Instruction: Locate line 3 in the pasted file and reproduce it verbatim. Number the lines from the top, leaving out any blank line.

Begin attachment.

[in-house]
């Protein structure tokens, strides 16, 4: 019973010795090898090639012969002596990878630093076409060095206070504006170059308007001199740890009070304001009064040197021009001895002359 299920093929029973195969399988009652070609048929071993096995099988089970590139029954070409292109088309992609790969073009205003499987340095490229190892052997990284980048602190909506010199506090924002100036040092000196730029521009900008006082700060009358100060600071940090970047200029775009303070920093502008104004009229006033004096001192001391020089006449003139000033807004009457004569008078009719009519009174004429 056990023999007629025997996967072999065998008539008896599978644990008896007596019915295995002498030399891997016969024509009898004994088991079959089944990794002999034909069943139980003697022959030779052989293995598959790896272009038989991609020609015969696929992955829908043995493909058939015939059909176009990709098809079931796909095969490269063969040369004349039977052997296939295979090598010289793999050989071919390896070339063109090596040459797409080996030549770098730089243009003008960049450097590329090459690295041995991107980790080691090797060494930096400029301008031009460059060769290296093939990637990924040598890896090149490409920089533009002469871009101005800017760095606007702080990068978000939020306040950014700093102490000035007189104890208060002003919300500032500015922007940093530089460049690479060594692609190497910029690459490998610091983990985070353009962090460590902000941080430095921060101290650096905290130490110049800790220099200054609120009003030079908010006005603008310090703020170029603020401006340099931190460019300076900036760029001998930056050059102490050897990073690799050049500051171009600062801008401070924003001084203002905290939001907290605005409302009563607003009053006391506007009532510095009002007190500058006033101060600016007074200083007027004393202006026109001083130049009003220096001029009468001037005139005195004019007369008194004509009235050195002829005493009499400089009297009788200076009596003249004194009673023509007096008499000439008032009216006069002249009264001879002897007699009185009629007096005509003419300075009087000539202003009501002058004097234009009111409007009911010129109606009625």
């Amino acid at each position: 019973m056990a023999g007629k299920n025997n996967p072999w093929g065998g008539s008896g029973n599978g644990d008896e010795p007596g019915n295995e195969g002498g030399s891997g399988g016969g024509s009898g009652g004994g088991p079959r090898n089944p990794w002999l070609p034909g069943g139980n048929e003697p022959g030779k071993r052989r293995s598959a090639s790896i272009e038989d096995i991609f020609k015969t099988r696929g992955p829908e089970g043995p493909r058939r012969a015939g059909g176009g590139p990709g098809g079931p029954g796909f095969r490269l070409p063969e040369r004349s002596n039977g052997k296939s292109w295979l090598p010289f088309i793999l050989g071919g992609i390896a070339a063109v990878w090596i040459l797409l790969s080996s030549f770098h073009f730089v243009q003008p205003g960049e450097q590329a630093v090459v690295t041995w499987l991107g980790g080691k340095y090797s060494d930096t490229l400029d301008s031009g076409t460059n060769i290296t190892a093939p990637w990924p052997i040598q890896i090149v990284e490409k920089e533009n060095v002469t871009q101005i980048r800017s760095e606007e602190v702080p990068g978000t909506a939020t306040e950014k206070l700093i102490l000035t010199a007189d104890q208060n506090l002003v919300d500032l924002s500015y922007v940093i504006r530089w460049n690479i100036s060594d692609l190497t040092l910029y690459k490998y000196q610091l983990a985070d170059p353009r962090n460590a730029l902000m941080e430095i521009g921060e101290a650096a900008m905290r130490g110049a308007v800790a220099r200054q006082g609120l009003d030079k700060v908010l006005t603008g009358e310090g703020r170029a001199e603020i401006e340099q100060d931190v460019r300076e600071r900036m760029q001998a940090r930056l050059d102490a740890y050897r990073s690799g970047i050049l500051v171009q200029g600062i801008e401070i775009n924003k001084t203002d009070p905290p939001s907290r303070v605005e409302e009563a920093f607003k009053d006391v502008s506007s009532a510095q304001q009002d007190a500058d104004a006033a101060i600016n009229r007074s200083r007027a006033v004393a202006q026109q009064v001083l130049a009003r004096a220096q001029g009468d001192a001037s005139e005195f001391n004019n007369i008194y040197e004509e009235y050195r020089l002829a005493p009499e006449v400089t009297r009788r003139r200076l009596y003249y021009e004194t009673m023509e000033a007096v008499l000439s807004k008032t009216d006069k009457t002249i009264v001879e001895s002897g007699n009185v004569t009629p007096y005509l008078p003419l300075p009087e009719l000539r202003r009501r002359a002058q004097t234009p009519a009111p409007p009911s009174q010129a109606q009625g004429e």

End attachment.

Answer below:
């Amino acid at each position: 019973m056990a023999g007629k299920n025997n996967p072999w093929g065998g008539s008896g029973n599978g644990d008896e010795p007596g019915n295995e195969g002498g030399s891997g399988g016969g024509s009898g009652g004994g088991p079959r090898n089944p990794w002999l070609p034909g069943g139980n048929e003697p022959g030779k071993r052989r293995s598959a090639s790896i272009e038989d096995i991609f020609k015969t099988r696929g992955p829908e089970g043995p493909r058939r012969a015939g059909g176009g590139p990709g098809g079931p029954g796909f095969r490269l070409p063969e040369r004349s002596n039977g052997k296939s292109w295979l090598p010289f088309i793999l050989g071919g992609i390896a070339a063109v990878w090596i040459l797409l790969s080996s030549f770098h073009f730089v243009q003008p205003g960049e450097q590329a630093v090459v690295t041995w499987l991107g980790g080691k340095y090797s060494d930096t490229l400029d301008s031009g076409t460059n060769i290296t190892a093939p990637w990924p052997i040598q890896i090149v990284e490409k920089e533009n060095v002469t871009q101005i980048r800017s760095e606007e602190v702080p990068g978000t909506a939020t306040e950014k206070l700093i102490l000035t010199a007189d104890q208060n506090l002003v919300d500032l924002s500015y922007v940093i504006r530089w460049n690479i100036s060594d692609l190497t040092l910029y690459k490998y000196q610091l983990a985070d170059p353009r962090n460590a730029l902000m941080e430095i521009g921060e101290a650096a900008m905290r130490g110049a308007v800790a220099r200054q006082g609120l009003d030079k700060v908010l006005t603008g009358e310090g703020r170029a001199e603020i401006e340099q100060d931190v460019r300076e600071r900036m760029q001998a940090r930056l050059d102490a740890y050897r990073s690799g970047i050049l500051v171009q200029g600062i801008e401070i775009n924003k001084t203002d009070p905290p939001s907290r303070v605005e409302e009563a920093f607003k009053d006391v502008s506007s009532a510095q304001q009002d007190a500058d104004a006033a101060i600016n009229r007074s200083r007027a006033v004393a202006q026109q009064v001083l130049a009003r004096a220096q001029g009468d001192a001037s005139e005195f001391n004019n007369i008194y040197e004509e009235y050195r020089l002829a005493p009499e006449v400089t009297r009788r003139r200076l009596y003249y021009e004194t009673m023509e000033a007096v008499l000439s807004k008032t009216d006069k009457t002249i009264v001879e001895s002897g007699n009185v004569t009629p007096y005509l008078p003419l300075p009087e009719l000539r202003r009501r002359a002058q004097t234009p009519a009111p409007p009911s009174q010129a109606q009625g004429e």